Skip to main content

Randa Launches Ryan Seacrest at Macy's

Macy's believes Ryan Seacrest moves the needle when it comes to mainstream fashion.

That’s the reason the department store is throwing its marketing muscle behind the September launch of Ryan Seacrest Distinction, a new exclusive collection of tailored clothing and furnishings spearheaded by Randa Accessories and including product from Peerless Clothing and PVH. 

“He’s always been a trend validator, especially for young guys,” said Durand Guion, vice president and men’s fashion director for Macy’s Inc. When Seacrest embraced slim suits, skinny ties, tie bars and pocket squares, business in those categories started to grow. “We definitely saw a sales bump, especially in the accessories categories,” Guion said.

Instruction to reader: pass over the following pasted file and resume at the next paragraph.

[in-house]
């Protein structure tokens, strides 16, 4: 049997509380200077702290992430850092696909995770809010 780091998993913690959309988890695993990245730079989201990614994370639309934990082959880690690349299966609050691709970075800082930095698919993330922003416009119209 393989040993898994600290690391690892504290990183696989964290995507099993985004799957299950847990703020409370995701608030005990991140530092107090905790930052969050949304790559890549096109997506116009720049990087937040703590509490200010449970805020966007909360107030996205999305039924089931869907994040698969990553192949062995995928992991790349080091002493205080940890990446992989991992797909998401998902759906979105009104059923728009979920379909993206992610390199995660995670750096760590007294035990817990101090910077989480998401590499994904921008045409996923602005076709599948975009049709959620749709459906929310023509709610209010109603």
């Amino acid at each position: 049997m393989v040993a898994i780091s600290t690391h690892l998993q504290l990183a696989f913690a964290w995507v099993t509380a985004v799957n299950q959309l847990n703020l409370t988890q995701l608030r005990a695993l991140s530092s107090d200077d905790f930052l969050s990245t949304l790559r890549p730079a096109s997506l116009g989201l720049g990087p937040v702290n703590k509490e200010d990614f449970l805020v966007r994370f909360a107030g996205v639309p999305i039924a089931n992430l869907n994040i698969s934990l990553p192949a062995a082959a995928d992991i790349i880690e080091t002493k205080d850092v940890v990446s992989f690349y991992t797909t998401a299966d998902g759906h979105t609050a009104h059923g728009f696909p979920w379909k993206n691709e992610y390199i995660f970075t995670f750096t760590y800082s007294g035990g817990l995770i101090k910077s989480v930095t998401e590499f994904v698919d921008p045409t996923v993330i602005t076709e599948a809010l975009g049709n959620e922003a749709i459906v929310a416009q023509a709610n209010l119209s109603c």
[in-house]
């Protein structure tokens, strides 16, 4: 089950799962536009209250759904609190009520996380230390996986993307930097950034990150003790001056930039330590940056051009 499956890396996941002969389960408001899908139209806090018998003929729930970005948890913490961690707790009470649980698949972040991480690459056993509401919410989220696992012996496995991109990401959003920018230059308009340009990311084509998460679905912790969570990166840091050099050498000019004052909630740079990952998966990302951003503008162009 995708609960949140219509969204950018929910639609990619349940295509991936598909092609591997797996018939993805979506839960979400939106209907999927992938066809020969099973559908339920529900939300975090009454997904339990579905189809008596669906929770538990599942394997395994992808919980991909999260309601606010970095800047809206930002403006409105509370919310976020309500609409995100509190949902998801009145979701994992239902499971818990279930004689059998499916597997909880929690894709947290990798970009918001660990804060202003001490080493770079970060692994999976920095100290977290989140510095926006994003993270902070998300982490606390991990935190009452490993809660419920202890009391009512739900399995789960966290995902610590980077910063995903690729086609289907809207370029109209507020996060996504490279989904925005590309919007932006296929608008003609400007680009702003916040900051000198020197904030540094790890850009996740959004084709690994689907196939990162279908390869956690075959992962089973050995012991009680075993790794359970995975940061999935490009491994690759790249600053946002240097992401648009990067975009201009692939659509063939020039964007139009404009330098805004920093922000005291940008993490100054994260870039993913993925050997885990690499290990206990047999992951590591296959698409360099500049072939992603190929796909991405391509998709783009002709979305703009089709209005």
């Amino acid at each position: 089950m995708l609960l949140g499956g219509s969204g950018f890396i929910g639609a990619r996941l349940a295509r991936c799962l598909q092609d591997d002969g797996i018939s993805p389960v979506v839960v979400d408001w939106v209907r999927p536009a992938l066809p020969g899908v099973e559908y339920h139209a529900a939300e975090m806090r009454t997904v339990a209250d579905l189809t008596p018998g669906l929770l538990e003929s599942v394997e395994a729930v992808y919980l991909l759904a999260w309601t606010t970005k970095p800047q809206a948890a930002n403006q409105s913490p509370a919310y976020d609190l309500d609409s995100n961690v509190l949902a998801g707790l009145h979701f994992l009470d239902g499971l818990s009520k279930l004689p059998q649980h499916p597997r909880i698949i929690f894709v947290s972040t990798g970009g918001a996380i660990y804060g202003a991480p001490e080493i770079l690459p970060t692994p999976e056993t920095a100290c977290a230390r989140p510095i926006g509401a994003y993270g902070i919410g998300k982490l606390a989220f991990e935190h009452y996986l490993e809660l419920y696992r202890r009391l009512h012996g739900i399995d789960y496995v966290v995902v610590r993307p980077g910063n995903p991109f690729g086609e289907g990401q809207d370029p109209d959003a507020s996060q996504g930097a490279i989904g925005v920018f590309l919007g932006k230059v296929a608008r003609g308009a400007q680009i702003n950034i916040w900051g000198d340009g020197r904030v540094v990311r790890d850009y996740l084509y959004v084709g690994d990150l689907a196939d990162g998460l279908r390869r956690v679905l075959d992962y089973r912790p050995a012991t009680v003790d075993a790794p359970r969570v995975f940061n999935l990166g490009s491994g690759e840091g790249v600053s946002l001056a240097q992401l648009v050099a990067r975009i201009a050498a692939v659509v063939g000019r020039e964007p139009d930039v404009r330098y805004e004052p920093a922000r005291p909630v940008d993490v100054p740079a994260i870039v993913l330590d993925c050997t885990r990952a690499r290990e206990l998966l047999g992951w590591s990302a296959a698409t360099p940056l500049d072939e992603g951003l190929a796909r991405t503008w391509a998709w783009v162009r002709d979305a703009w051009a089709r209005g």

Richard Carroll, senior vice president and creative director of Randa, said Seacrest has nearly 14 million followers on Twitter and is “very omnipresent” with his duties as host of “American Idol,” “Dick Clark’s New Year’s Rockin’ Eve with Ryan Seacrest,” the iHeart Radio Music Festival and the nationally syndicated morning radio show “On Air With Ryan Seacrest.” He also has his own production company, Ryan Seacrest Productions, that produces “Keeping Up With the Kardashians” and its spin-off “Kourtney and Khlo√© Take the Hamptons,” and the upcoming drama series “Shades of Blue,” starring Jennifer Lopez.

With a jam-packed schedule like that, why did Seacrest choose to take on fashion as well when he was approached by Randa? “I love a great suit,” he told WWD during a break from his Los Angeles-based radio broadcast Tuesday morning. “As a television host for so many years, that’s what gives me a sense of confidence, style and identity. I’ve always enjoyed that moment when I get ready and put on a suit.